The research suggested that the water-pipes have three additional lethal risks over the risks of smoking cigarettes:
• Flavoured tobacco is smoked over coals and fumes from these fuels add new toxins to the already dangerous smoke.
• Shisha smokers inhale up to 200 times more smoke in a single Shisha session that they would from a cigarette.
• Café owners have stress the social importance of their product, but researchers say it is exactly that social aspect that results in high levels of highly dangerous second-hand smoke.
|The historical lack of evidence has unfortunately allowed many Shisha users to believe that the practice was safe, or at least safer than other forms of tobacco use.|
Far from discriminating against ethnic minorities, any exemption for indoor Shisha smoking would only worsen health inequalities, said experts. Following the recent publication by the American Lung Association “An emerging Deadly Trend: Waterpipe Tobacco Use” Mostafa Mohamed, Professor of Community Medicine in Cairo said, "Heat sources that are commonly used in Shisha pipes to burn the tobacco are likely to increase the health risks because when they burn they produce their own toxins. Shisha smokers and those around them are put at greater risk.”
Professor Mohamed is among the authors of a World Health Organisation report on Shisha smoking published in 2005. He was joined in his statement by co- contributors from Syria and the Lebanon. Dr Wasim Maziak, Associate Professor at the University of Memphis, USA, and Director of the Syrian Center of Tobacco Studies expects to publish new research very soon. The new study stresses that it is the very social nature of Shisha smoking that makes the problem worse.
“Our latest study makes clear that that clean air policies should include the water-pipe, as it can be responsible for the build up of toxic levels of indoor air pollutants similar to what is seen in cigarettes. The social nature of this tobacco use method makes such regulations more needed, but perhaps more difficult to implement as well. The public health community in the meantime must wake up to the hazardous nature of this emerging tobacco use method both to users and those exposed” said Arnott.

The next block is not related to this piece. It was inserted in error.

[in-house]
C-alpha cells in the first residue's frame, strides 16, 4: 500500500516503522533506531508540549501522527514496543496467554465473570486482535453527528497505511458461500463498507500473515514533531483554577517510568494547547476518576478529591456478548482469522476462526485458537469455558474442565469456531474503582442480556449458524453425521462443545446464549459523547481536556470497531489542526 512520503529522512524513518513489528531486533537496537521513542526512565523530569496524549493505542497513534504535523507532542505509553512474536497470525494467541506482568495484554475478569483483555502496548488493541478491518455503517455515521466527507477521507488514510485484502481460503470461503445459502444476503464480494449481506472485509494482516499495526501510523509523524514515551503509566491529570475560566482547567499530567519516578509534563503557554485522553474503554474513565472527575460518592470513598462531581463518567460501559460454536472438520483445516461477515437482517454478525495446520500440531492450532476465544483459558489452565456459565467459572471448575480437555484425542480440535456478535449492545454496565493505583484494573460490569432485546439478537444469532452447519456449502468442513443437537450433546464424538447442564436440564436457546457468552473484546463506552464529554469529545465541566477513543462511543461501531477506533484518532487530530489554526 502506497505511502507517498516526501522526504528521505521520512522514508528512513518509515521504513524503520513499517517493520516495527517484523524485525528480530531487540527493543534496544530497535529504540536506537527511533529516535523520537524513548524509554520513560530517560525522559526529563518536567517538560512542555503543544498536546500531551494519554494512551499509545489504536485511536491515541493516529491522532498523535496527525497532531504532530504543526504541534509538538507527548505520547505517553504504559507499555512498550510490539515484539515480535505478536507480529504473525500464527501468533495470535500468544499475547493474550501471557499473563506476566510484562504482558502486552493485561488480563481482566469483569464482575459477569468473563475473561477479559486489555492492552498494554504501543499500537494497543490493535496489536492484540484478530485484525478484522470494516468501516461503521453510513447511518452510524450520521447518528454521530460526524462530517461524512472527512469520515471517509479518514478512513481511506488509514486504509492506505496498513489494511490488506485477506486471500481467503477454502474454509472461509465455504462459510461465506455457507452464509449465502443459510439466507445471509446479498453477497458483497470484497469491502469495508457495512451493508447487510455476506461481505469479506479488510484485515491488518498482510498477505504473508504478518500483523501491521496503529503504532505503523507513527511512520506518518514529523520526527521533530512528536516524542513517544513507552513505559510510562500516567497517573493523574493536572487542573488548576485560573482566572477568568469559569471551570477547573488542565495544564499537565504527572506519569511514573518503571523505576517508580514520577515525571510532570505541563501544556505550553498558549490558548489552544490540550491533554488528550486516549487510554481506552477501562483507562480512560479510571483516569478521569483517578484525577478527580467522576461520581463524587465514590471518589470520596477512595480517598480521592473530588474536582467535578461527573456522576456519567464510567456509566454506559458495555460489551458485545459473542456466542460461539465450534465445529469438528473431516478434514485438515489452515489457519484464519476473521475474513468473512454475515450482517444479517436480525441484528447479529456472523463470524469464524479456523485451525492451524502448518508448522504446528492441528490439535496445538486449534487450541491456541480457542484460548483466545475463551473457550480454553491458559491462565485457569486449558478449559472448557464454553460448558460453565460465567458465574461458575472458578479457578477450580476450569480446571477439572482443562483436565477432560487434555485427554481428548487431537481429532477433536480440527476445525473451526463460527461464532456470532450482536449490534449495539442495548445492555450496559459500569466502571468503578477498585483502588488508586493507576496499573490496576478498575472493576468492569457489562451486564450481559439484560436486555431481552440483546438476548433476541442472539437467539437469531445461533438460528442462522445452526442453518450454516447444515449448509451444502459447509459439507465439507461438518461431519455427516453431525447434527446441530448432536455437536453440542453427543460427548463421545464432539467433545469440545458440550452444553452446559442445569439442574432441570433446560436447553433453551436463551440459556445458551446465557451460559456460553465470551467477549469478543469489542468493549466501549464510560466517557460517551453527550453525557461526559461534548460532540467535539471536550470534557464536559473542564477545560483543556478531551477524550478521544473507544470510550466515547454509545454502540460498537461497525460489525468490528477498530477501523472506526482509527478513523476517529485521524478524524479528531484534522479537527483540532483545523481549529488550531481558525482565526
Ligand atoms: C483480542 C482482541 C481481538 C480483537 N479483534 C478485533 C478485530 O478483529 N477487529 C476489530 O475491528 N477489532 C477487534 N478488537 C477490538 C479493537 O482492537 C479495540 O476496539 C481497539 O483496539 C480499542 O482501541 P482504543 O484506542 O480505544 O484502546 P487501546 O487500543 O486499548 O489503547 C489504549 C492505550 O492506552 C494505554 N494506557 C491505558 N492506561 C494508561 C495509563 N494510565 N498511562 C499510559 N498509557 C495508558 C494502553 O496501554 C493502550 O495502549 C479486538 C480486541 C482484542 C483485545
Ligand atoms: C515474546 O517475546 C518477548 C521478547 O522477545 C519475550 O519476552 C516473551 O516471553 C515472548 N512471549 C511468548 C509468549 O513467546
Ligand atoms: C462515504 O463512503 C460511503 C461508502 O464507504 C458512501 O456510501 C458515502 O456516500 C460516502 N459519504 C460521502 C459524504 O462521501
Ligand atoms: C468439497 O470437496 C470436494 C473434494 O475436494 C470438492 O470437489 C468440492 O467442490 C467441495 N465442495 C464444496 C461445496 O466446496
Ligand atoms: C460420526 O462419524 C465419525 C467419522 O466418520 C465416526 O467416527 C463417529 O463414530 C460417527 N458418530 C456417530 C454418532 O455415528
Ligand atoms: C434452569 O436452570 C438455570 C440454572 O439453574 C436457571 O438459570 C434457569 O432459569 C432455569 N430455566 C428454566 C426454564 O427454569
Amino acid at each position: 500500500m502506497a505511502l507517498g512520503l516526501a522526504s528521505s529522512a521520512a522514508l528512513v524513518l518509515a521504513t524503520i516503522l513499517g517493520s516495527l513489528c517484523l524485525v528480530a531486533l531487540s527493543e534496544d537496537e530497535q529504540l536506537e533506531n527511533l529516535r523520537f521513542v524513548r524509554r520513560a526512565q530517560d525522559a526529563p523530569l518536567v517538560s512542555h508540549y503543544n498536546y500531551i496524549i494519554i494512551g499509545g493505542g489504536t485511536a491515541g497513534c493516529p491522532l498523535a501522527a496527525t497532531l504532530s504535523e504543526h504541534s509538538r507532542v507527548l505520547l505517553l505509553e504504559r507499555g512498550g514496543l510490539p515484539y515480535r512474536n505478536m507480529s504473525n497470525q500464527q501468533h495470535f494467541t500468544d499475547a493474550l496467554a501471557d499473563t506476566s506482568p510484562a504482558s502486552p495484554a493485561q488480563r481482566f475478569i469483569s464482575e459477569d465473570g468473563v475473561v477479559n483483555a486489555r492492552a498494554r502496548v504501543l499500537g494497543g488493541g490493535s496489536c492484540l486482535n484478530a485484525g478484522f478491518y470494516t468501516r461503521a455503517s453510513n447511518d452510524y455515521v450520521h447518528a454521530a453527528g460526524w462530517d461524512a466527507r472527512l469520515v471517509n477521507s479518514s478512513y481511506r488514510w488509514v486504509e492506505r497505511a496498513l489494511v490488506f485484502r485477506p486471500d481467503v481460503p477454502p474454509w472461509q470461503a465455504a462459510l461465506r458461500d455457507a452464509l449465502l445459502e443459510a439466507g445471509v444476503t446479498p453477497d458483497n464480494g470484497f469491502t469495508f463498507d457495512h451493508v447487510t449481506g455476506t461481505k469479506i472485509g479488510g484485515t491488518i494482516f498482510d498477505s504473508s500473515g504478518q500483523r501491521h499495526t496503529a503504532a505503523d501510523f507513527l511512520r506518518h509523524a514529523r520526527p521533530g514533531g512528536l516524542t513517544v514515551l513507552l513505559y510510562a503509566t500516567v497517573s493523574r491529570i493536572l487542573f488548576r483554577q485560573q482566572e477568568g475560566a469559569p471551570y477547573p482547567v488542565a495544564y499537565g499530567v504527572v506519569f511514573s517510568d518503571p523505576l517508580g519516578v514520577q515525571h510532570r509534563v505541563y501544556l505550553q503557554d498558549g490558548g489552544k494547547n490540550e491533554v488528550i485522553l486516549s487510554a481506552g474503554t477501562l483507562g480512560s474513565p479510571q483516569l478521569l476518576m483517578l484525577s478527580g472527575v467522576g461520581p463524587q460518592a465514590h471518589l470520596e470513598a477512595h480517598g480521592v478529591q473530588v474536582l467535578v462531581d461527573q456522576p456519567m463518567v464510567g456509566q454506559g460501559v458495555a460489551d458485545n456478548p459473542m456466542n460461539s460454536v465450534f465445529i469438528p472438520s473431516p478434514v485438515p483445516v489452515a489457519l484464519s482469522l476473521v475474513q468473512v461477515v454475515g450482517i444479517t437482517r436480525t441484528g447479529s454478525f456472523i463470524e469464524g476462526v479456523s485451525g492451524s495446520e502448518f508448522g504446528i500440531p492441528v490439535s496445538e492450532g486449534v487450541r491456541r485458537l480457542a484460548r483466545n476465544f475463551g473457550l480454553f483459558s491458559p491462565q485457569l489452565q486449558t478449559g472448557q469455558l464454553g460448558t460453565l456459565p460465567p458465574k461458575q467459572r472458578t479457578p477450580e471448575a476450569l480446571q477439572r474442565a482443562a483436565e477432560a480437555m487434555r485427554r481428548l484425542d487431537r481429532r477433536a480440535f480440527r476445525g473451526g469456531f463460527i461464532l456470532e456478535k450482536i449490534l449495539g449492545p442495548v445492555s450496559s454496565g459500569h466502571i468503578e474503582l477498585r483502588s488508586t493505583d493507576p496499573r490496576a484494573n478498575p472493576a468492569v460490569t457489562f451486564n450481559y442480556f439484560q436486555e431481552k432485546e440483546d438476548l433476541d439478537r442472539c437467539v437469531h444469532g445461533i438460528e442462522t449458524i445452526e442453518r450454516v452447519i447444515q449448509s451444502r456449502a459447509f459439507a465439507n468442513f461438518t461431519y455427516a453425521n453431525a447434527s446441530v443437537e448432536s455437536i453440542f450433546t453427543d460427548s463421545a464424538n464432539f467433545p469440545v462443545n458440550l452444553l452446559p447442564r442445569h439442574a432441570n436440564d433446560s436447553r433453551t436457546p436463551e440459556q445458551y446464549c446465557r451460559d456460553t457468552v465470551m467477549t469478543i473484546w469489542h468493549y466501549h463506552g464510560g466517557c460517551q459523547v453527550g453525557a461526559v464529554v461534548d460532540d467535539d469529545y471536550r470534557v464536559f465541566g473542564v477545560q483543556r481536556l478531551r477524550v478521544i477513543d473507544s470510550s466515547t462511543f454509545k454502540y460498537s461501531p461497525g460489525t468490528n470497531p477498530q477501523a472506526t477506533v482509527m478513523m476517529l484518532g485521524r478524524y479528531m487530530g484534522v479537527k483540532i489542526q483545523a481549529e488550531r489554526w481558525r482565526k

Dr Alan Shidaheh of the American University in Beirut suggested that the problem was only recently being addressed by western scientists, and that had lead to dangerous misconceptions. "One of the enduring legacies of colonialism is that many problems of public health which are more relevant to the global South have received scant scientific attention due to a lack of resources available there.
Knowledge of the potentially detrimental health consequences of Shisha smoke, first or second hand, is a good example. The historical lack of evidence has unfortunately allowed many Shisha users to believe that the practice was safe, or at least safer than other forms of tobacco use. We have recently learned otherwise.” Dr Shidaheh went on to stress that it was not only the Shisha smoker who is at risk, and warned that the tobacco industry will try to undermine the science. Balderdas h! Back at 'Canopy' Amir, 18 say’s that: “Every study finds that Shisha smoke contains chemicals that lead to heart disease, cancer, and addiction in cigarette smokers. If that’s the case then I’m the exception” His friend Rezwan, also 18 in a jovial mood said: “… it’s all rubbish and unless there’s a full smoking ban I ain’t cutting out,” he snorts.
The repercussions for operating Shisha bars, not meeting the legal requirements for operation are severe. Under the new UK guidelines businesses failing to display ‘no smoking’ signs could receive a fixed penalty notice of £200 or a fine of up to £1,000
Businesses that allow smoking in smoke-free premises could face fines of up to £2,500 and if people smoke in a no-smoking place they could face a fine of up to £200 or a fixed penalty notice of £50.
American Lung Association - An Emerging Deadly Trend: Waterpipe Tobacco Use February 2007.
ASH Factsheet on Waterpipes and ASH.
WHO - Waterpipe Tobacco Smoking: Health Effects, Research Needs and Recommended Actions by Regulators. WHO Study Group on Tobacco Product Regulation. 2005.
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